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President Kennedy's Stand on Negotiation in Albany

In this statement made from the Albany, Georgia city jail where he was imprisoned, Dr. King expresses appreciation for President Kennedy's support of negotiation between Albany's City Commission and civil rights leaders.

Ralph David Abernathy: A Man of the People

The Southern Christian Leadership Conference published this booklet profiling Ralph David Abernathy. The articles describe his background, how he got involved in the Civil Rights Movement and the future of the SCLC under his leadership.

Letter from Jackie Robinson to MLK

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Jackie Robinson writes Dr. King to accept a position of responsibility with the SCLC.

Tuesday, October 9, 1962

The Nobel Couple

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The cover photo of the December 1964 issue of The American Chronicle captures Dr. and Mrs. King after they discover he was named the winner of the year's Nobel Peace Prize.

Thursday, December 10, 1964

Anonymous Letter to MLK

The author of this letter asks what Dr. King is doing for his people. He or she recommends the rich Negro people in the community help the poor just as the American Jewish community helped Israel.

Presidential Invitation to White House Luncheon

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President Kennedy invites Dr. King to attend a White House Luncheon on the occasion of the visit of Archbishop Makarios, the President of the Republic of Cyprus.

Tuesday, June 5, 1962

Nobel Peace Prize Dinner Program

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The citizens of Atlanta held a recognition dinner on January 27, 1965 to honor Dr. King for his Nobel Peace Prize. Tributes were offered by Mayor Ivan Allen, Jr., AME Bishop Ernest Hickman, Rev. Edward Driscoll of the Georgia Council of Churches, State Senator Leroy Johnson, and Roman Catholic Archbishop Paul Hallinan. Dr. King gave the address.

Monday, January 27, 1964

Speeches by the Leaders

In this booklet, the NAACP compiled famous speeches from the March on Washington for Jobs and Freedom. Included are speeches from A. Philip Randolph, Roy Wilkins, James Farmer, Rev. Eugene Carson Blake, Rabbi Joachim Prinz, Whitney M. Young, Matthew Ahmann, John Lewis, Walter Reuther, and Dr. King. The booklet concludes with a pledge and a picture of the throng of supporters that attended the event. test

Letter from United States Congress to MLK

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Joseph McDade writes Dr. King to solicit his views regarding the affects of organized crime on the plight of the urban poor.

Friday, September 22, 1967

What is Man?

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Citing views from historical and contemporary figures, Dr. King asserts that the definition of "man" lies somewhere between God and an animal. Dr. King contends that, although man is limited by time and space, humans are not animals, because they have the capacity for rational thought. However, the central theme that Dr. King argues is that humanity is inherently evil and must constantly strive for high moral standards.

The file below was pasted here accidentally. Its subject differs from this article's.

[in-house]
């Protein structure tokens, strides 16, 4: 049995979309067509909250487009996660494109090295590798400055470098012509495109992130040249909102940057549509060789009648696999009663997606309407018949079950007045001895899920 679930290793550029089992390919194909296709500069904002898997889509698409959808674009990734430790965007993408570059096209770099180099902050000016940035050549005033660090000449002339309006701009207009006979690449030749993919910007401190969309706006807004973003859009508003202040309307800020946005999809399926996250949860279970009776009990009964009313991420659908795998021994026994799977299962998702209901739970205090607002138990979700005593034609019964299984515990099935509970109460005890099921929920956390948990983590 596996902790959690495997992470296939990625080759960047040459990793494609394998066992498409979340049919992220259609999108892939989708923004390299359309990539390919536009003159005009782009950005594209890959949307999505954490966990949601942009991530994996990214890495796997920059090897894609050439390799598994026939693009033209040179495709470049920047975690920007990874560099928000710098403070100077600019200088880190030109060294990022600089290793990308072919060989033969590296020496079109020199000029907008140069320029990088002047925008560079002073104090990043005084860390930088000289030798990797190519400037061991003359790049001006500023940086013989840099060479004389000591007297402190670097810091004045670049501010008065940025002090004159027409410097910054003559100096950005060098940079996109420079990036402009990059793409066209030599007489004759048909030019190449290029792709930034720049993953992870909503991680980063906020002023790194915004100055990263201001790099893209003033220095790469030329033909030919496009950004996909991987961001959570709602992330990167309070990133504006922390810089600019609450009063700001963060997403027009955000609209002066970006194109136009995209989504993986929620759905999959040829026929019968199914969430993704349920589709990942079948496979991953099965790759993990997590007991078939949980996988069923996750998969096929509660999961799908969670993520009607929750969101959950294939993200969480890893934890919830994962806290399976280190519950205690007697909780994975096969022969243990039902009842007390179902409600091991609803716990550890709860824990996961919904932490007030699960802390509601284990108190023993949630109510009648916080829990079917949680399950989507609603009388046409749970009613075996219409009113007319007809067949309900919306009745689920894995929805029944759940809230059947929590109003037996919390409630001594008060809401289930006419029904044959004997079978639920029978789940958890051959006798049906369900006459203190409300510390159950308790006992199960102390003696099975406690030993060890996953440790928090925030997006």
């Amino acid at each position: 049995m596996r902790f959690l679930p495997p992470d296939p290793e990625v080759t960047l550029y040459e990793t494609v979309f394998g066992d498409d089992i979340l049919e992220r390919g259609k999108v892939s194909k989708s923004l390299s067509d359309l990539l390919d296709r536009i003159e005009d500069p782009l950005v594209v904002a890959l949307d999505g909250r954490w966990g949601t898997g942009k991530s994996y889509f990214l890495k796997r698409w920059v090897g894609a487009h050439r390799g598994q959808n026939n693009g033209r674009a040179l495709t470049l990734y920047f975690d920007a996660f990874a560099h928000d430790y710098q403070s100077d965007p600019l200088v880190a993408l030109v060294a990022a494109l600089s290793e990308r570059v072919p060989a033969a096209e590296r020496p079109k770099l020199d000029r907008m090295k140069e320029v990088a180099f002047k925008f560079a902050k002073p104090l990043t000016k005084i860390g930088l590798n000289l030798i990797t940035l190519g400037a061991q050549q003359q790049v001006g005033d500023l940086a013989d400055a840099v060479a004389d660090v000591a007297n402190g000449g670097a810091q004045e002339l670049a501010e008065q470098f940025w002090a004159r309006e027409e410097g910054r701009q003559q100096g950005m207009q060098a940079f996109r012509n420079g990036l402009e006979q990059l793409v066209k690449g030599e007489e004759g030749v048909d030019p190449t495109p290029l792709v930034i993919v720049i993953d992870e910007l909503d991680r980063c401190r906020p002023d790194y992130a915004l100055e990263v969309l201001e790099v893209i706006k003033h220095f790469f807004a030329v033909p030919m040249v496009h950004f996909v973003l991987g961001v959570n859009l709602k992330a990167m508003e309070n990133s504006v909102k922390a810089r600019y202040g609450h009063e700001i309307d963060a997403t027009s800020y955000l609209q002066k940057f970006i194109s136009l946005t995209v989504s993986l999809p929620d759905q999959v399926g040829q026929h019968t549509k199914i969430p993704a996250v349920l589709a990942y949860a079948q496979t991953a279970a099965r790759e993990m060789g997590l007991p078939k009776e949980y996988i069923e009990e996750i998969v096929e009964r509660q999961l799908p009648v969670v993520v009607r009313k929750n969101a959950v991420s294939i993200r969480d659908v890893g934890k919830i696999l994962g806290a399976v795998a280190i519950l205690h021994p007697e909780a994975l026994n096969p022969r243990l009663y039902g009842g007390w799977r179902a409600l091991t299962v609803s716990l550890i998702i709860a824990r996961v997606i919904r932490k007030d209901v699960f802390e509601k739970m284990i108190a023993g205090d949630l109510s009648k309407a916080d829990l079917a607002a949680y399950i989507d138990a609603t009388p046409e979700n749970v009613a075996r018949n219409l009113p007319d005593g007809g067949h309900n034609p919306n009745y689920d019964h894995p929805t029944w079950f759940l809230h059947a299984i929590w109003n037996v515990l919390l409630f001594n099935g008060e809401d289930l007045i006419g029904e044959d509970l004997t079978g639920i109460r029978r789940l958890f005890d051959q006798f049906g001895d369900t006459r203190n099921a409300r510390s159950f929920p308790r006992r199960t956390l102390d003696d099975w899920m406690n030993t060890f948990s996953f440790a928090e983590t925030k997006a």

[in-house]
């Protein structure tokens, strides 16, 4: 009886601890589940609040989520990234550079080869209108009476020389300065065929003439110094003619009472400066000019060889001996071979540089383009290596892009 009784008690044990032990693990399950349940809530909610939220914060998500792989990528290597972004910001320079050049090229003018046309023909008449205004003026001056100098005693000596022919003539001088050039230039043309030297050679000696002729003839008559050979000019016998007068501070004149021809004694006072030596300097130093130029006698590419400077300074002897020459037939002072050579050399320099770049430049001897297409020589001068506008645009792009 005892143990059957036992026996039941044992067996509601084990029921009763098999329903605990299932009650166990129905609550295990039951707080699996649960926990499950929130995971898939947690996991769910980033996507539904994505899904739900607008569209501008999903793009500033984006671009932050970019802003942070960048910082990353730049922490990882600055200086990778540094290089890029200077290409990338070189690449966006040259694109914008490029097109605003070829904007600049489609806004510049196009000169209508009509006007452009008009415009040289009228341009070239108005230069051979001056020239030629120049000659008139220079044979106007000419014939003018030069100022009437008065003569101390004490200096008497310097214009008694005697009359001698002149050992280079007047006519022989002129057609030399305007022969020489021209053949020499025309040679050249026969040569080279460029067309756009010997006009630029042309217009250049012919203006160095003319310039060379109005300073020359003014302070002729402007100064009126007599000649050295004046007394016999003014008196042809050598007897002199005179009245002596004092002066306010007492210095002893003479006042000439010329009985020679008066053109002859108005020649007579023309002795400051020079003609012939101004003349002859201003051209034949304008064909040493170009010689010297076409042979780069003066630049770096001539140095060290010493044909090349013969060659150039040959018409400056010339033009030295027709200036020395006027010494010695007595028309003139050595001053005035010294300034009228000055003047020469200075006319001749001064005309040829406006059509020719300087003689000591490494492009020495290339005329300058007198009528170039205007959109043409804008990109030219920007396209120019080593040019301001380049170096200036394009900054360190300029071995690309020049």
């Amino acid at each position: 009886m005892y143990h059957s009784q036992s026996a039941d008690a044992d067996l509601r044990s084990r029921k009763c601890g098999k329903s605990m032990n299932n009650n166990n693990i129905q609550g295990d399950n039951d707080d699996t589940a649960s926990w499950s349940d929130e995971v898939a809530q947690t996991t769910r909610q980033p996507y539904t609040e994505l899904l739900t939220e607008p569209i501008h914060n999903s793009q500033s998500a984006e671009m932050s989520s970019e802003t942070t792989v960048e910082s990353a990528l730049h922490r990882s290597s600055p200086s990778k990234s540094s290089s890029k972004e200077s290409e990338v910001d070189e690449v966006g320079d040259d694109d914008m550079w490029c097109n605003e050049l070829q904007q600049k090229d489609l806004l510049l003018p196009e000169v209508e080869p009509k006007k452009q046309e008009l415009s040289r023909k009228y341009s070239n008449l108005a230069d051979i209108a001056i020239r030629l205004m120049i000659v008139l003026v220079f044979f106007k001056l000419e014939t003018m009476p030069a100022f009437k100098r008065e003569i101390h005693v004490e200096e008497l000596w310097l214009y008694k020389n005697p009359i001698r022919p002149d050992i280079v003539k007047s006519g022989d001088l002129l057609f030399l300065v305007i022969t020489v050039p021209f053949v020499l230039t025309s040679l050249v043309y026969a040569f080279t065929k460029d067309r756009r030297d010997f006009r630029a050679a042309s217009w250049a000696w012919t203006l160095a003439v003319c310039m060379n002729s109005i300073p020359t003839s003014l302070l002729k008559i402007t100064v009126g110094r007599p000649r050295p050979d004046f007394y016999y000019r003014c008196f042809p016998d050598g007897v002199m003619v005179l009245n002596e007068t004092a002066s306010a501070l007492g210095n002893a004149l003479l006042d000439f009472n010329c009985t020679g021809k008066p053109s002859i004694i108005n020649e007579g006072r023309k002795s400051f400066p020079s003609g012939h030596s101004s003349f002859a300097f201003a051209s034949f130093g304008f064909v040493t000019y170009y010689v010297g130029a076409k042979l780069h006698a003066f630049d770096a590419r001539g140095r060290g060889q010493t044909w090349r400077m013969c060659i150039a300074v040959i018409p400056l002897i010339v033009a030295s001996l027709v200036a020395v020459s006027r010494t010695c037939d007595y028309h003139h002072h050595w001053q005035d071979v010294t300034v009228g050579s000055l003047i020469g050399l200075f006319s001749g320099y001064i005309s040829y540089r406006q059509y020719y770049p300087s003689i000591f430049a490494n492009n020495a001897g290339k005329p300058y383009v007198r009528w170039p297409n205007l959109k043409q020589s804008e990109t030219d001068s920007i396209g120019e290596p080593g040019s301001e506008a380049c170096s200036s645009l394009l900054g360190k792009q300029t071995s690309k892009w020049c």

Sunday, January 12, 1958

An Interview With MLK

A young student from Towns Elementary School in Atlanta interviews Dr. King for a class assignment. The student asks important questions relating to Dr. King's family background, career in ministry and his influence in the civil rights movement. When asked about being the recipient of the Nobel Peace Prize, Dr. King responds by saying, "It is more of a tribute to the thousands of gallant people who have participated in the struggle for equality, and who have done it in a peaceful, courageous manner."

An Open Letter to Free Americans

In response to Dr. King's assassination, the author urges "Free Americans" to join the fight against racism.

Appeal to the President of the United States

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This document, prepared for the centennial of the Emancipation Proclamation, serves as a plea to President Kennedy and a legal brief. The plea is to use the centennial as an opportunity to "rededicate" the nation to the principles embedded in the Emancipation Proclamation; to make an executive order to end all statutory segregation and discrimination in the states; and to exercise full leadership protecting civil rights, including the use of force, if nonviolent methods fail.

Thursday, May 17, 1962

Letter from A. Phillip Randolph to MLK

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Mr. Randolph addresses his concerns with current events that could potentially harm the Civil Rights Movement. His list of developments includes Malcolm X's promotion of rifle clubs, the use of propaganda tactics to separate white people from the Civil Rights Movement, the increasing totalitarian influence on protest groups in northern cities and demagogic leadership that creates confusion and frustration. Mr. Randolph requests a meeting to discuss how to address these issues.

Tuesday, April 7, 1964

Excerpt from The Drum Major Instinct